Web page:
The Tree of Life--Eitz Chayyim is a powerful metaphor within Judaism, and is central to the Jewish festival of the fruit trees, Tu BiShevat.
Today, the Sierra Club shared about a Japanese practice derived from Shinto tradition: Immersing oneself in a forest according to specific mindful principles and practices. It's called Shinrin-yoku, forest bathing. Japan presently has 62 forest therapy bases!
Forest bathing has now arrived in the United States, Amos Clifford, is founder and director of the Association of Nature and Forest Therapy Guides and Programs, in Santa Rosa, California, the sole U.S certifying body for forest bathing.
The Sierra Club's newsletter article "More Than A Walk in the Woods" by Alexandra Malloy, cites several positive research findings, one being:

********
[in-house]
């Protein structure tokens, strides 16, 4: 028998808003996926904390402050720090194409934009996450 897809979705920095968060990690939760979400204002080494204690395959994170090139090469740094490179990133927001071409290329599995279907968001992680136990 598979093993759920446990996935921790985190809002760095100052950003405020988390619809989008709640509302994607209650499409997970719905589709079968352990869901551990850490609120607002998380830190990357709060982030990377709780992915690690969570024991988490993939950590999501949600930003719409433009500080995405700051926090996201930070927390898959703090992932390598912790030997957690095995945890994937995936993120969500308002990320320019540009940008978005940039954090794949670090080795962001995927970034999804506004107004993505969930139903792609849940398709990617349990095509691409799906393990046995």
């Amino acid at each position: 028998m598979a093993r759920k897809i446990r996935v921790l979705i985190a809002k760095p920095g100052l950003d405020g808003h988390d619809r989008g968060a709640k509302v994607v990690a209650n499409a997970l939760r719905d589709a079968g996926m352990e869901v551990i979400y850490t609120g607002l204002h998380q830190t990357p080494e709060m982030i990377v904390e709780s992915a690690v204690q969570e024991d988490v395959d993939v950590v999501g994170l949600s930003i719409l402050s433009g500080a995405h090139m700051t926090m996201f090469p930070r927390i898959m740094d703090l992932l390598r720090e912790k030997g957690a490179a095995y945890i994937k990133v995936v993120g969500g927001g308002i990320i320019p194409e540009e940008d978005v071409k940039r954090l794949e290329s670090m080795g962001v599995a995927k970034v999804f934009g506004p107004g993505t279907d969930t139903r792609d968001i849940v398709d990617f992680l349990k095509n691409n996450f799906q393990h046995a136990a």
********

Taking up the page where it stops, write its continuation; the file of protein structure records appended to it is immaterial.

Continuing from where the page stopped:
"In a 2010 study by the Center for Environment, Health, and Field Science at Chiba University in Japan, researchers studied 280 subjects across 24 Japanese forests and urban environments and found that the forest setting promoted lower concentrations of cortisol as well as lower pulse rate and blood pressure. The result? Improved cognition and mood, increased focus and energy, reduced stress, and even increased immune system function."
It happens that I innovated and led Jewish meditation walks in nature at Elat Chayyim Retreat Center and later at Isabella Freedman for almost two decades--so my ears have really perked up about a sister tradition that takes us to the trees. How about some of us go train with Amos Clifford--anyone want to come along? Next year Tu Bishevat can include forest bathing!